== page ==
Camden Market is the collective name given to several markets that operate in Camden Town, and is reported to be the fourth most popular attraction in London with around 250,000 visitors each week.
There are supposed to be six markets here altogether: The first one started out around 1900 in Inverness Street selling fruit and veg but by 2013 all the original stalls had vanished thanks to the influx of supermarkets. There are still some stalls here selling a few bits and pieces, but from my experience you shouldn’t feel cheated if you managed to miss it.
If you’ve arrived by tube at Camden Town Station Inverness St is over on the left-hand side of the street, but if you stay on the right-hand side you’ll see an emporium, for want of a better word, that advertises itself as Camden Market. My advice is don’t fall for it because a) it’s not the Camden Market people come here to see, and b) the merchandise is of dubious quality. The official name of this outlet is Buck Street Market.
Between the tube station and Buck St Market is the Electric Ballroom which has been a nightclub since the 1950’s but is open during the day on weekends as an extension to Buck St Market.
If you head up Camden High Street you’ll come to the Regents Canal and Camden Lock, but before we walk across the road to Camden Lock Market it’s worth mentioning that the modern development taking place down by the canalside used to be the former Canal Market which burned down in 2008. It re-opened in 2009 as Camden Lock Village but is now being developed as Hawley Wharf.
Not to be confused with the Borough of Camden, Camden Town is known for its markets, music venues and alternative cultures, it’s a place that attracts younger people with a zest for a more unorthodox style of living. If you’re into Punk, Goth. or Emo, then you’ve come to the right place.
Camden is named after Charles Pratt, the first Earl of Camden who took his title from Camden Place, his estate near Chislehurst in Kent (now part of the outer London Borough of Bromley).
Originally a part of the manor of Kentish Town, the Earl acquired the manor through marriage, and in 1791 started to change its appearance from a quiet, rural village on the road north out of London towards Hampstead, by granting leases for houses to be built.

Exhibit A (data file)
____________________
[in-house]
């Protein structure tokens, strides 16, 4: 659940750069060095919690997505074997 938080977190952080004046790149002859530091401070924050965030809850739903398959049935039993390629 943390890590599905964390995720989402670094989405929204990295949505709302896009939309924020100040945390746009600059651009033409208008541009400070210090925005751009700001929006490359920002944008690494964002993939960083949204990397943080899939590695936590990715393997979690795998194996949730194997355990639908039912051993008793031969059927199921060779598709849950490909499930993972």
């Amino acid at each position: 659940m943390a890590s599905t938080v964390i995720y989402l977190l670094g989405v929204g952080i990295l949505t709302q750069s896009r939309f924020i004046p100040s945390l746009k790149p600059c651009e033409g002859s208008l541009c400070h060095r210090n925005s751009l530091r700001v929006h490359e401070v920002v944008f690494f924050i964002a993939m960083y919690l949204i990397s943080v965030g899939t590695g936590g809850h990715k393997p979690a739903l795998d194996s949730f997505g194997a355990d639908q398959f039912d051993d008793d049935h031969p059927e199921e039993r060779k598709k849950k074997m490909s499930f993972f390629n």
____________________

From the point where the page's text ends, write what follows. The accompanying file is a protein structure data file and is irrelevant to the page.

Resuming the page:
Chalk Farm Road and Camden High Street are the main roads through Camden Town which still form part of that very same route, and at the Camden Town Tube Station junction is a pub called the World’s End, which was a rural hostelry as far back as 1690, but these days is an ideal place to go if you you’re looking to get a headache.
The Borough of Camden takes its name from Camden Town
, which lies roughly half-way between Holborn in the south and Hampstead Heath in the north.
Places of interest within its boundaries include Camden Town, parts of Covent Garden, Lincoln’s Inn Fields, the British Museum, the British Library, and Hampstead.
The southern part of the borough falls within Central London, and is where the major railway hub of Euston, King’s Cross, and St Pancras stations meet near the British Library.
When Britain’s first census was conducted in 1801 the total population for the parishes that make up today’s borough was 96,795. At its peak in 1891 it was 376,500, but demolition to build the railways, slum clearance, and the Blitz all resulted in a substantial fall in numbers to 161,100 by 1981. Since then there’s been a steady increase with the 2011 figures showing a population of 220,338.
The Borough of Camden, like many other places, has a disparity between districts like leafy Hampstead and grungy Camden Town, but on the whole, it has traditionally been a socialist part of London.